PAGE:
Dan Donohoe, spokesman for the prosecutor's office, said there was "no preferential treatment at all."

 

"We did a very thorough examination of the case, and we came to the conclusion that a malicious mischief charge would not apply," he said.

 

Farris' case closely resembles one from Bellevue also on Maleng's desk. In June, police discovered a tree-cutting company cutting roughly 30 trees on a city trail in an upscale Bellevue neighborhood. The uphill neighbor, a former technology company executive, told police he ordered the cutting after getting the green light from a city official several years earlier, according to police reports. That official, however, contradicted his claim.

 

The prosecutor's office expects a decision on the Bellevue case in a few weeks, Donohoe said.

 

Meanwhile, the fallen trees remain in Colman Park, looking "like pick-up sticks," Seattle parks spokeswoman Dewey Potter said.

 

She said the city planned to recycle them for chips to use in city flower beds and shrubs.

 

"Lemonade from lemons," Potter said.

 

Staff reporters Michael Ko and Warren Cornwall contributed to this report.

 

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"Meanwhile, the fallen trees remain in Colman Park, looking "like pick-up sticks," Seattle parks spokeswoman Dewey Potter said."

 

Good to see that even though he figured it was his right to cut down the trees, he still thought it was the city's obligation to clean them up. What a dickhead. madgo_ron.gif

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aren't you guys all high and mighty? must be nice to be so fucking perfect all the time. the article is clear the judge didn't intend malice, therefore, they can't prosecute. it was just a miscommunication with his gardener, you should prosecute him for being so stupid and getting caught. what the fuck do you guys have a problem with? he's a judge and it comes with some perks ok? kinda like owning a car dealership, and repairing your own car, do you charge yourself? fuck no! you get it fixed for free!

 

smoke a bowl and relax, it'll make good firewood. smileysex5.gif

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Chepe, what the hell are you babbling about anyway?

 

to quote Zappa: "Understand, this is a dog talking"

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You can't blame the judge. He's just being arrogant and cares only about his own enjoyment and property value -- probably not unlike what lots of us would do but on a larger scale. Ever dump your yard waste over the fence? "Trim" you neighbor's branches? It is the prosecutor who isn't doing his job.

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matt, a judge should know better and also but scrupulously clean. simple as that.

 

btw: i understand he has to pony up $100,000 to cover the tree damage, and something like $30,000 to some other wank outfit. pretty expensive pruning job. hehehehe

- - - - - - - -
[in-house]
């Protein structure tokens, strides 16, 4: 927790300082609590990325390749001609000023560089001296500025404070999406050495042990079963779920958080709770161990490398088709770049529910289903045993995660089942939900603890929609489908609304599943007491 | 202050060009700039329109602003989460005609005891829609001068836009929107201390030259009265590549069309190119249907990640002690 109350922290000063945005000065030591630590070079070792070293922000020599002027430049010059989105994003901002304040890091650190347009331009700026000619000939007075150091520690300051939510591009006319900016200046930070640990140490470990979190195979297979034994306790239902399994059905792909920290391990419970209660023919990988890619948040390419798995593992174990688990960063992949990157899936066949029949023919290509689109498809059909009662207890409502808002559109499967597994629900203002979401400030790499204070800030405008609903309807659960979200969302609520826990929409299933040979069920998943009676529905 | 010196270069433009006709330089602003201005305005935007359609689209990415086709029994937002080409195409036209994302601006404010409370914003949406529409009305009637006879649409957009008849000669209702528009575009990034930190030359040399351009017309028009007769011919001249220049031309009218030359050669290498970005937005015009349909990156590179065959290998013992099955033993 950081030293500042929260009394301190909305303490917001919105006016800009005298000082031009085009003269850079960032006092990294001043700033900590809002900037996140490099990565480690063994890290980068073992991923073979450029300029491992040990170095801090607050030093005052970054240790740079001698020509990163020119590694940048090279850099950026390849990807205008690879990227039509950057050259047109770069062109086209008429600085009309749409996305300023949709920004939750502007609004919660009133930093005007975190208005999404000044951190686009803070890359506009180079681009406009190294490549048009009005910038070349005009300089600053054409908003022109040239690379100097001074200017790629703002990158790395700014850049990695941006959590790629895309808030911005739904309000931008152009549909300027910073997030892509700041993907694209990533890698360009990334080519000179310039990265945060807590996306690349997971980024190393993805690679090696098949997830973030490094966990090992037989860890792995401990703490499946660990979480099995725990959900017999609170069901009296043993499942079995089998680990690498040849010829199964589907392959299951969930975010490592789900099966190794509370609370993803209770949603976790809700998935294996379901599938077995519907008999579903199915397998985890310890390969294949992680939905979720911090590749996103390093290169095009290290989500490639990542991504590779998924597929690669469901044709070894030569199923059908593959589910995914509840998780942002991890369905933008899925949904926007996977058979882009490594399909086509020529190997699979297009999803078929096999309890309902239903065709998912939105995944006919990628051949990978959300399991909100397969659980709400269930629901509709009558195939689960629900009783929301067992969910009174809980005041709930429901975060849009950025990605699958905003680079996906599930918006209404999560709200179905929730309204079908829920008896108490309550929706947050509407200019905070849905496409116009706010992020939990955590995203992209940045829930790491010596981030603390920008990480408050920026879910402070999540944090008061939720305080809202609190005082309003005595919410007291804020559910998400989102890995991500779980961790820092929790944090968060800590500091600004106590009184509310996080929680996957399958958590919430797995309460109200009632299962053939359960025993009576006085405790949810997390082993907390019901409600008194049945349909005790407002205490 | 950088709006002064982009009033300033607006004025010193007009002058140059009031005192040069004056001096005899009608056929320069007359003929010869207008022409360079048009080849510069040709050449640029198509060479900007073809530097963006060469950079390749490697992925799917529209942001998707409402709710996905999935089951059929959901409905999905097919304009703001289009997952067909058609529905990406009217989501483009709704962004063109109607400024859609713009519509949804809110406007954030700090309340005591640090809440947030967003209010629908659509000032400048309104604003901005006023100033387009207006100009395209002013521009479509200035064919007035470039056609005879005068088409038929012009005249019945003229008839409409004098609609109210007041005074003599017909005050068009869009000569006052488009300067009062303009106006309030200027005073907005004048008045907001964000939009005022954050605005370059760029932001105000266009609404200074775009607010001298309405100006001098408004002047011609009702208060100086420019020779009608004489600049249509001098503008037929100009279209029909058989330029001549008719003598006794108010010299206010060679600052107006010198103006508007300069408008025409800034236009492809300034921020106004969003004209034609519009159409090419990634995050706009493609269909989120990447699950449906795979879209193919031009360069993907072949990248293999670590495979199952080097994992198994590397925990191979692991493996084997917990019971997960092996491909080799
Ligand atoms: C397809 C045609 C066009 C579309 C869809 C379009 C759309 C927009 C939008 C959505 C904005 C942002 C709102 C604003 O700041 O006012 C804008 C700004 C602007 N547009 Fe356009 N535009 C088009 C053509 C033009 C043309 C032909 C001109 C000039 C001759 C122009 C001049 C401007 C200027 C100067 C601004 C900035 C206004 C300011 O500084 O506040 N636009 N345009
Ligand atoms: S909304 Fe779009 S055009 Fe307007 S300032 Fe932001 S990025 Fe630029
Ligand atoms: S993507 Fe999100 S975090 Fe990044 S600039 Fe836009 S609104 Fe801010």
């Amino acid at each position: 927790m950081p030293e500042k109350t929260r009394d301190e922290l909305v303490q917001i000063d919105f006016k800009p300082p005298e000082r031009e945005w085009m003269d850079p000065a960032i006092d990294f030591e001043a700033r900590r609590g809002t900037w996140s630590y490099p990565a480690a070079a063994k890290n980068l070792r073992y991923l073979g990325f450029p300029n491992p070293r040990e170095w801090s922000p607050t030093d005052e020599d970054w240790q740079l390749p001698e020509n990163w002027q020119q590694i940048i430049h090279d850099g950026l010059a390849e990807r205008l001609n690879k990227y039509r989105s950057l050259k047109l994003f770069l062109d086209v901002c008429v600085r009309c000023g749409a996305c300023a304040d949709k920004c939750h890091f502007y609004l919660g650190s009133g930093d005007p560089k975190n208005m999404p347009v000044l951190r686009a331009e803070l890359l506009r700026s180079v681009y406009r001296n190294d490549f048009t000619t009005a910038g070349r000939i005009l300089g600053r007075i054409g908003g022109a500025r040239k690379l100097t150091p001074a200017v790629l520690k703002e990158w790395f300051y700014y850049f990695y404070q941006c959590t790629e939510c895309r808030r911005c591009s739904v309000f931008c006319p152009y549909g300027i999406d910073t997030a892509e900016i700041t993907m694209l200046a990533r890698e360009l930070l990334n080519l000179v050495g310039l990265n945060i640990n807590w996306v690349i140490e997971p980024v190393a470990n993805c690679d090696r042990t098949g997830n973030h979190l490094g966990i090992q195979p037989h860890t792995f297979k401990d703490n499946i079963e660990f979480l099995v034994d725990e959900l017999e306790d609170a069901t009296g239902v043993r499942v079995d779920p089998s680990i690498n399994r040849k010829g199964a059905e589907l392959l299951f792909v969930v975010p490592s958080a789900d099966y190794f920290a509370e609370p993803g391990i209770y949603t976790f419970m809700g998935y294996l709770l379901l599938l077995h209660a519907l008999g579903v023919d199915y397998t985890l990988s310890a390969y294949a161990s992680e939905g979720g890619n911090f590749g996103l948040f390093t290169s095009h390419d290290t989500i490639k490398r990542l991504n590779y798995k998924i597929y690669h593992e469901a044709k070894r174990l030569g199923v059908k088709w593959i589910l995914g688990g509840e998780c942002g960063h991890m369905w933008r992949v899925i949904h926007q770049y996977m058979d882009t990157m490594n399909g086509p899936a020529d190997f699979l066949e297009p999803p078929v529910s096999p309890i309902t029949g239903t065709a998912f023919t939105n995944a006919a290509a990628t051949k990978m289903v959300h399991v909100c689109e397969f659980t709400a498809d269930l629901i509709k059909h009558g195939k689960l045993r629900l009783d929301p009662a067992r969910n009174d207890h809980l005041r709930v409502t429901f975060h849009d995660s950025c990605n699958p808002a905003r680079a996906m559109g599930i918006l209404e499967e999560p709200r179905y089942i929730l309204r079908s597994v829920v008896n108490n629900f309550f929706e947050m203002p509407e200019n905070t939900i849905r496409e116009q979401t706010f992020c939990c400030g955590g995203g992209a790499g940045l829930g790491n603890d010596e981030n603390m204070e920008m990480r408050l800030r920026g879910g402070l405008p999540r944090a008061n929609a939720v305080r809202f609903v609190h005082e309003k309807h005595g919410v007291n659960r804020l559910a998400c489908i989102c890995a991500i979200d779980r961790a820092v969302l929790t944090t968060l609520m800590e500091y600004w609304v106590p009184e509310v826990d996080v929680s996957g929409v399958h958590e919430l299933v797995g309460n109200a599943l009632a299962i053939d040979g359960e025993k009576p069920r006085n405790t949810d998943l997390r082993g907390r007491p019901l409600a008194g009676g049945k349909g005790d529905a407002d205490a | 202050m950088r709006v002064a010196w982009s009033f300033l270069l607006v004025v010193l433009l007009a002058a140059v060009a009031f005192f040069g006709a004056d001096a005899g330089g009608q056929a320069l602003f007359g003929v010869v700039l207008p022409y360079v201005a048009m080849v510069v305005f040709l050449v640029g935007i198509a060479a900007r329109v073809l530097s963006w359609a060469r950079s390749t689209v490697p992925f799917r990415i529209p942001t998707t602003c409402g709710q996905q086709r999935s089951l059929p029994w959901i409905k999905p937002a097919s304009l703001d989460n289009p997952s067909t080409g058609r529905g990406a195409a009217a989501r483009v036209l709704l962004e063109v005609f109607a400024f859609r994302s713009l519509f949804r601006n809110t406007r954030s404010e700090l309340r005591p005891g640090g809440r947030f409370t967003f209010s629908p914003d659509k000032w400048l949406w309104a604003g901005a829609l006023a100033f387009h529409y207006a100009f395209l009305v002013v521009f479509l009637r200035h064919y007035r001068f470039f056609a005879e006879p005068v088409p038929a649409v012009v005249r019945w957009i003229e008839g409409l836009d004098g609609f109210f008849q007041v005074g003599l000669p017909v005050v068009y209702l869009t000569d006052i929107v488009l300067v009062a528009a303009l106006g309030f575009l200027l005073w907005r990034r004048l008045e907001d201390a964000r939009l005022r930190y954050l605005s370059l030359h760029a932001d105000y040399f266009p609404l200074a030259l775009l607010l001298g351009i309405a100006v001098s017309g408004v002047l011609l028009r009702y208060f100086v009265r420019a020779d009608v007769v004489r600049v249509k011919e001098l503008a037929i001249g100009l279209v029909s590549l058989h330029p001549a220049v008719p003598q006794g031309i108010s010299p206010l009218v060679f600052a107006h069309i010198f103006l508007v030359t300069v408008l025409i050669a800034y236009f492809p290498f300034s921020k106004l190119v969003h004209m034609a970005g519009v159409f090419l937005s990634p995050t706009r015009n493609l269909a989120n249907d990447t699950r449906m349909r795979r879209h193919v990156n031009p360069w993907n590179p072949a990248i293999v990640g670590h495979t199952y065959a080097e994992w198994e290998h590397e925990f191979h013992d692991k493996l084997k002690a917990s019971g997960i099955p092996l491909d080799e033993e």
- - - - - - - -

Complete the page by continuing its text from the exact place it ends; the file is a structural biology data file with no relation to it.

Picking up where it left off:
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basically the judge gets away with it because he killed those trees "by accident". if you kill a human "by accident" they can still get you for manslaughter or negligent homocide. if trees had rights they'd be able to get the judge for "treeslaughter". fruit.gif

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http://seattletimes.nwsource.com/html/localnews/134611525_treejudge08m0.html

 

Wednesday, January 08, 2003 - 12:22 p.m. Pacific

 

--------------------------------------------------------------------------------

SCHOOL GUIDE: Find a school or see how yours compares

 

 

 

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Landscaper contradicts judge in tree-cutting case

 

By Janet Burkitt and Ray Rivera

Seattle Times staff reporters

 

 

DEAN RUTZ / THE SEATTLE TIMES

East of Judge Jerome Farris' home is the view Farris has tried to protect.

 

 

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Landscaper Duc Huynh says that after more than 20 years in the United States, his English still isn't great.

But he insists there was no misunderstanding on this point: The 100-plus trees he cut down in Seattle's Colman Park last summer were the ones Judge Jerome Farris told him to cut.

 

Yesterday, Huynh, 47, squarely contradicted much of Farris' explanation of the tree cutting, which provoked outrage among local residents, environmentalists and Seattle officials. Farris' account — which prompted King County Prosecuting Attorney Norm Maleng to announce this week that he would not seek felony charges against the U.S. 9th Circuit Court of Appeals senior judge — essentially rests on two points:

 

First, he says he thought he had permission, based upon an earlier agreement with the city, to cut some trees along a fence between the park and a house he owns with a view of Lake Washington. Second, he says Huynh apparently misunderstood his directions on two occasions, cutting down more trees than the judge asked him to, then cutting still more after Farris pointed out the mistake.

 

But Huynh said Farris, 72, "wanted to cut all the trees that blocked the view" — mostly big-leaf maples and native cherries, some of them more than 40 years old. In statements to police and to prosecutors, Huynh said repeatedly that the judge walked side by side with him pointing to the trees he wanted cut.

 

Farris told him that his property extended 10 feet beyond the fence on the park side, Huynh recalled, and asked him in April to cut trees in an area beyond that — an instruction Huynh said he questioned.

 

"I asked him, 'Is that OK?' He said, 'That's OK.' "

 

The judge said he left town before Huynh did the work and returned to find that the gardener "exceeded the scope of the work I asked him to do." Farris claims he didn't tell Huynh to cut more trees, but rather asked him to finish other yardwork they had discussed. He said he then left town again and didn't return until this week.

 

But Huynh said the judge was very clear: "He came home to look, and he said, 'Cut more.' " Huynh cut more trees in July. Huynh said the judge told him "good job" afterward and has never criticized his work in the five years he has worked for him, according to statements made to police and prosecutors.